What are wolves? Are they solitary predators that attack the weak and helpless? Are they a pack of monsters? Or are they a family that merely tries to survive their environment? David Hayter’s Wolves explores these ideas well and, dare I say, quite subversively.
Of course werewolves are subversive in themselves. I mean, think about it: historically they are generally portrayed as human beings with animals inside of them, or at least as something Other that only comes out under a full moon. They are the hunger, the passion, and the violence that are parts of us and the natural world that we keep at bay until such a time as they have to be unleashed. But that, of course, is not the whole story and I will get back to that thought soon, I promise.
Wolves starts off not unlike the 1985 comedy film Teen Wolf. You have a popular student named Cayden, who seems to be a fine specimen of a young man in all ways — a good student and football player — who finds out that there is a beast inside of him. However, there are no kindly secret werewolf parents to guide him or girls attracted to his occasional hairiness. There is fear though: and blood, and horror. The first part of the film is like watching the wolf take off his human skin, his bland human life, or — if you’d like — stepping out of the sheep’s clothing and leaving a great sense of bloodstained shame, and a fear of one’s self.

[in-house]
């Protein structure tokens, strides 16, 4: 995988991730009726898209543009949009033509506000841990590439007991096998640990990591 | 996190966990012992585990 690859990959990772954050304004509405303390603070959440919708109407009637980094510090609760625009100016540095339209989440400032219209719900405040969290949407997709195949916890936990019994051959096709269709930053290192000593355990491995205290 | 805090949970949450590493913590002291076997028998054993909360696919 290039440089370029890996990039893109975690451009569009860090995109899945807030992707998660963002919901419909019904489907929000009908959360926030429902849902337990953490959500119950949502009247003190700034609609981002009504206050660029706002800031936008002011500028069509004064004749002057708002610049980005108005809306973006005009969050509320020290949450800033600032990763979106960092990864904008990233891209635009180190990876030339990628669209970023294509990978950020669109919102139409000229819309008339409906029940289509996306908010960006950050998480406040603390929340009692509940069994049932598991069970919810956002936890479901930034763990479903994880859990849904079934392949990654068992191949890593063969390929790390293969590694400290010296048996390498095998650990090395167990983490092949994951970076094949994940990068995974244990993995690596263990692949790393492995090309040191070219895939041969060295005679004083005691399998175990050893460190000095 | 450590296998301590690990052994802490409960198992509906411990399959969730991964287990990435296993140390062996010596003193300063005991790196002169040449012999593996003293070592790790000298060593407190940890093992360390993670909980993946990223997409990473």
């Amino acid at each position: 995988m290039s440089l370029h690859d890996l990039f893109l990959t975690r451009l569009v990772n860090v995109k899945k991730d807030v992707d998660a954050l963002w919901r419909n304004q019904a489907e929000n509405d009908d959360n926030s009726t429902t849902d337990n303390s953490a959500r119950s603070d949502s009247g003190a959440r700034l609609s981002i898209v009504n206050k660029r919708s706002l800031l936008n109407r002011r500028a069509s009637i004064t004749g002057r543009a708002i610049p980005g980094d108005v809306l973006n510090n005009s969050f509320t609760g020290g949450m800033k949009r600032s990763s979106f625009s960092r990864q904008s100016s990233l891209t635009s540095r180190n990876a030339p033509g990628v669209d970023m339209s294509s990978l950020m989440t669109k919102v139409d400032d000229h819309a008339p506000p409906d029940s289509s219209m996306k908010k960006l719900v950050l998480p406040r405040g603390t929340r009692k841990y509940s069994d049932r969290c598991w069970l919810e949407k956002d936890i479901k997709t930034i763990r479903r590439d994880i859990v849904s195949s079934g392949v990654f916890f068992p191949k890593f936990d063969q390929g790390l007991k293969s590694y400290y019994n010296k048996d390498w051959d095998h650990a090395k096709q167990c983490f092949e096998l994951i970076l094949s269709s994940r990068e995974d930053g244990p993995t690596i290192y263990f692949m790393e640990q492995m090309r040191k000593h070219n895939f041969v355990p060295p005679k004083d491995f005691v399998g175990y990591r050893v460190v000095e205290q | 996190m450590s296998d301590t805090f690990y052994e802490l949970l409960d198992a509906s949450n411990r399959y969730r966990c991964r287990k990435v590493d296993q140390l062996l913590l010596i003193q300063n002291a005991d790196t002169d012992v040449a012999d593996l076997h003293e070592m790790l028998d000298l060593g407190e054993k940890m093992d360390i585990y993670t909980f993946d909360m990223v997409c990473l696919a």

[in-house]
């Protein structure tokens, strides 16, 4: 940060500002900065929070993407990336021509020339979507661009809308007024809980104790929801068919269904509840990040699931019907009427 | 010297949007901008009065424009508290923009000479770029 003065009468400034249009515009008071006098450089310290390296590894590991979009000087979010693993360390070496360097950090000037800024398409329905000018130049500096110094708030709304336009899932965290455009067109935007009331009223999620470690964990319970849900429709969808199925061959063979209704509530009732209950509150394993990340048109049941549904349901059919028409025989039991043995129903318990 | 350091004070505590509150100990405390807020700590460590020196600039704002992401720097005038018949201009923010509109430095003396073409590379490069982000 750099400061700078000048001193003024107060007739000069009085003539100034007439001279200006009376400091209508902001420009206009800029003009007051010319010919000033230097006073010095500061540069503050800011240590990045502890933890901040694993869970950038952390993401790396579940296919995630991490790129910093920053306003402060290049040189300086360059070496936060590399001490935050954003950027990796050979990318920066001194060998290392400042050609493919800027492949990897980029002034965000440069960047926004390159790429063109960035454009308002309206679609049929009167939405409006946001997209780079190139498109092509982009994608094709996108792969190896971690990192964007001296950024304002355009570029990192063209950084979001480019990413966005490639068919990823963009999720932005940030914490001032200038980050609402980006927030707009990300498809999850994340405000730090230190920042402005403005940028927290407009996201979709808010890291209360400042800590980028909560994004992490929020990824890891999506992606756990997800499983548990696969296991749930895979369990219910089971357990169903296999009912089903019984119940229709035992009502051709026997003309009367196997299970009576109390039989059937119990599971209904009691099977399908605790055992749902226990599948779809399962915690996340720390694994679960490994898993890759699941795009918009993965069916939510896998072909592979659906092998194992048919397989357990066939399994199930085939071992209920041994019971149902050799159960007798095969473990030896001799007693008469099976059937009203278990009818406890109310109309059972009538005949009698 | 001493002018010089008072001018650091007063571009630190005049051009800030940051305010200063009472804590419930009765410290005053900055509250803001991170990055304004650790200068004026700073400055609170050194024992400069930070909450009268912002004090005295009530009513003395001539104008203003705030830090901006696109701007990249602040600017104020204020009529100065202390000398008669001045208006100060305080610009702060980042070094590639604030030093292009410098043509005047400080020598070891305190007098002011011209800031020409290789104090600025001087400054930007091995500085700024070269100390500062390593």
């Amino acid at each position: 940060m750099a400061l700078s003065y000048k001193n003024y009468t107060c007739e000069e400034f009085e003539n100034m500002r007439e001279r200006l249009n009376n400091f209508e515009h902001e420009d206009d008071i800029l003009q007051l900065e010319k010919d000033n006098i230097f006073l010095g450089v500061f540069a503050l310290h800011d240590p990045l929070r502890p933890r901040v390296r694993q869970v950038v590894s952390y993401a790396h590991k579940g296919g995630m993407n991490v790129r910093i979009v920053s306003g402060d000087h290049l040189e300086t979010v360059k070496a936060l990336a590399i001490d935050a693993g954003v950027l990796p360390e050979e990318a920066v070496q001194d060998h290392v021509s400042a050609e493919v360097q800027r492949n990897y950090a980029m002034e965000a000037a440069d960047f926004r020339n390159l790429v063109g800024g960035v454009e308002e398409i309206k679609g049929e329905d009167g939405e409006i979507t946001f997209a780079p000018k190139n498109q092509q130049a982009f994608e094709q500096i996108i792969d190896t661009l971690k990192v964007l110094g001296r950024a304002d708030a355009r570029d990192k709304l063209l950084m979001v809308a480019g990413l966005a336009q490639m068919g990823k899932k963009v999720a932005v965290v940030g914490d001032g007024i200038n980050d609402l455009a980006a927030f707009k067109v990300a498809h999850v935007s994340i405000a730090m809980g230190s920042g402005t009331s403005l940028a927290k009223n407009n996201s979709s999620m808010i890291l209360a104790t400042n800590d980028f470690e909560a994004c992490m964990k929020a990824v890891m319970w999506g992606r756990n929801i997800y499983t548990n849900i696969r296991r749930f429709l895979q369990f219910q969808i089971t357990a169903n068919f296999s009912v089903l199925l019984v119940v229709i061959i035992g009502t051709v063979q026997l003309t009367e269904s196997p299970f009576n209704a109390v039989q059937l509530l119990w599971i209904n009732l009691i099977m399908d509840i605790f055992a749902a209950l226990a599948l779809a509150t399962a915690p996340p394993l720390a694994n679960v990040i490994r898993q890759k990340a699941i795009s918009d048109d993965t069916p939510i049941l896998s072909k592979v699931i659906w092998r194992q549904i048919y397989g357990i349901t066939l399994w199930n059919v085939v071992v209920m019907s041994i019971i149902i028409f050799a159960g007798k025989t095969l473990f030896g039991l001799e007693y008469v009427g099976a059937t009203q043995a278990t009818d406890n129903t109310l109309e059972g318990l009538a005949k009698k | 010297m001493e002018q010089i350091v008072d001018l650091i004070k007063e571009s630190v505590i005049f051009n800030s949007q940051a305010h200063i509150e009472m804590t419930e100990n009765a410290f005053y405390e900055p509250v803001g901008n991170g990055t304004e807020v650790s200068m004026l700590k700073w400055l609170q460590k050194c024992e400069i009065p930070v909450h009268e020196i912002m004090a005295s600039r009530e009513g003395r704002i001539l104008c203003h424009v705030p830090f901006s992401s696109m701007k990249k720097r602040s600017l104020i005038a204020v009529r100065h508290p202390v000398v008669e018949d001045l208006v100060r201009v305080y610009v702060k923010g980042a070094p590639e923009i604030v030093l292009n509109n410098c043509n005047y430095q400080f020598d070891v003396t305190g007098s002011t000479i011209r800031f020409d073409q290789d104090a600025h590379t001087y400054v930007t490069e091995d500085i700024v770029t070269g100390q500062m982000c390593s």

It’s like watching teenage angst: only with the trappings of tropes shed and murder.
Naturally, Cayden wants to know where he comes from and what he actually is. And then we are introduced to the small town of Lupine Ridge. And David Hayter continues to play with your expectations. He presents you with the first-person narrative voice-over and perspective of an otherwise decent young man who seems to have committed horrible atrocities when he isn’t himself, and then a town of seemingly hostile people in a bar who, well, you expect to act in a certain way.
Frankly, I was surprised that Cayden didn’t get into a physical fight right away in that setting and leave battered and bleeding at the onset. And I haven’t gotten to the character of Connor yet. Connor, for all intents and purposes, pretty much rules Lupine Ridge as something of an Alpha Male. Jason Momoa certainly, in terms of physicality, fits into that role but even he is subversive.